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Bangladesh, lying in the subtropical monsoon region to the south of the Himalayas, experiences three major seasons.
Only winter, from December to March, is relatively undisturbed. Cool, stable north-easterlies give warm, dry days and cool nights, with thick fog commonly developing at night over the waterways.
Even in January mean daily temperatures rarely fall below 15°C. At the end of March the situation changes, and from April to June torrential thunderstorms, known locally as Nor'westers, bring very heavy rainfall. These storms occur when high-level troughs in the westerly jet stream, located south of the Himalayas between 9,000 to 12,000 meters up, coincide with depressions moving in from the east-south-east over the Bay of Bengal.
The rains frequently arrive well before the wind reversal commonly associated with the first appearance of the monsoons. These storms and their accompanying rainfall release latent heat on a sufficient scale to be a significant trigger mechanism in the monsoon wind reversal which affects the whole of the Indian subcontinent.
The third major season is that of the monsoon itself. The succession of events which leads to the bursting of the monsoon is highly complex.
In early June, the high-level westerly jet stream shifts to the north of the Himalayas and the Tibetan Plateau. While for most of the year a semi-permanent trough lies over Bengal, this now breaks into two parts, one centered on the Pamirs and the other on Szechwan (Sichuan) further east. Simultaneously, the equatorial westerlies deepen, and it is with this air stream that the cyclones which bring most of Bangladesh's rainfall come.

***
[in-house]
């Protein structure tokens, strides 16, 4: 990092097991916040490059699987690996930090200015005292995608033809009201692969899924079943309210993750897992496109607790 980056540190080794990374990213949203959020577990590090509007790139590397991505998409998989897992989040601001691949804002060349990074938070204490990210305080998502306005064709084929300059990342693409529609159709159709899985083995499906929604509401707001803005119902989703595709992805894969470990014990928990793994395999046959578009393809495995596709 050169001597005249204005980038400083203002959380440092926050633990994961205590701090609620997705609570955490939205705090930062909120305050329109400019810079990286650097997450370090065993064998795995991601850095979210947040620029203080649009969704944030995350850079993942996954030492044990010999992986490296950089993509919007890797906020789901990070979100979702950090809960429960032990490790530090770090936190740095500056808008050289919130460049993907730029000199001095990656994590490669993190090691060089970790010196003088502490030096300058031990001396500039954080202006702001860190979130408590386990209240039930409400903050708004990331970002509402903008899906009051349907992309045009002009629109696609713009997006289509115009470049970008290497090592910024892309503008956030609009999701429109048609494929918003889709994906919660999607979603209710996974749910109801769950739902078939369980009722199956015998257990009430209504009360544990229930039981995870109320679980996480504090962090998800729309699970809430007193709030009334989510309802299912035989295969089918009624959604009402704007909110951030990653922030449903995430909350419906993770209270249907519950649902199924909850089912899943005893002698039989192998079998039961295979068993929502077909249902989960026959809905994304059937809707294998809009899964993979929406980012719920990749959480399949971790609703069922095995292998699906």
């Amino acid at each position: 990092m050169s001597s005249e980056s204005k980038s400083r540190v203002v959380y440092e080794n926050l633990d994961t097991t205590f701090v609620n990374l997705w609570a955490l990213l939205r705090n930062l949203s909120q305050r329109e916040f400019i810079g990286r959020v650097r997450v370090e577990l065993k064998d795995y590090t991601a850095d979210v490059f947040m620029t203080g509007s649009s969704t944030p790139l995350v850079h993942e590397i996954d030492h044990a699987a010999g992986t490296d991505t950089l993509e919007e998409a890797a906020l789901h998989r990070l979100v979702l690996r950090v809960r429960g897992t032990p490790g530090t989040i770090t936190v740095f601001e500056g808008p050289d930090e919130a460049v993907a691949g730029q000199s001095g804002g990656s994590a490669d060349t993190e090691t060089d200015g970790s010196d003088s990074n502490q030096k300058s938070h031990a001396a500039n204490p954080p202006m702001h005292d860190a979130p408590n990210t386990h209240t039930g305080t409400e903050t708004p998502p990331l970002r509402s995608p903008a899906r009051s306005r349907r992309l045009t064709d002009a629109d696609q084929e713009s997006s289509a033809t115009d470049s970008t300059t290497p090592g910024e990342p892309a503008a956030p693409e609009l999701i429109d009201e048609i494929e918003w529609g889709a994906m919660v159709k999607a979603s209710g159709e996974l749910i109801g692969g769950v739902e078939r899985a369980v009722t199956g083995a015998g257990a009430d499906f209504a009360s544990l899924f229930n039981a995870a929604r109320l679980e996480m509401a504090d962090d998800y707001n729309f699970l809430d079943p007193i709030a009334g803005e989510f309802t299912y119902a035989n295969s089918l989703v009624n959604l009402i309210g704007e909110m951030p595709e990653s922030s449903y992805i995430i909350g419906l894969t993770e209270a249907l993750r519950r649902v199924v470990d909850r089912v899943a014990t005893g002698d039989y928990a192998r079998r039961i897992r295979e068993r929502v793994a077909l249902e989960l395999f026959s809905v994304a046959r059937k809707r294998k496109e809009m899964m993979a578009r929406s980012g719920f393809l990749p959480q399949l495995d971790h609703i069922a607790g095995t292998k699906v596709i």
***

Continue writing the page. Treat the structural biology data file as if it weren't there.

Climate throughout the country is fairly uniform, with minor modifications being found in the eastern and southeastern uplands.
High humidity (over 75%) is characteristic throughout the year, and both annual and diurnal temperature ranges are generally very small. Summer maxima rarely go above 36°C and minimum temperatures, even in the Hill Tracts, generally remain above 10°C. During the monsoon period the diurnal range of temperature is about 6°C. Rainfall shows a decline from east to west, but even the districts of Rajshahi and Kushtia in the extreme west receive over 1,500 mm per annum. Only in the extreme northeast and southeast do rainfall totals exceed 3,000 mm. Most of the rainfall comes between April and November, and towards the end of the monsoon period severe cyclonic storms commonly develop.
The extensive low-lying areas of the delta are repeatedly endangered by the consequent catastrophic flooding, as occurred in December 1970.
At the apex of the Bay of Bengal, the Bangladesh delta is subject not only to floods from overflowing rivers, but from storm surges which may raise the sea level by as much as 10 feet.
Although the swampy Sundarbans in the southwest are sparsely inhabited and therefore suffer relatively little, the islands in the mouth of the Ganges to the east are settled much more densely, and therefore suffer far more severe damage.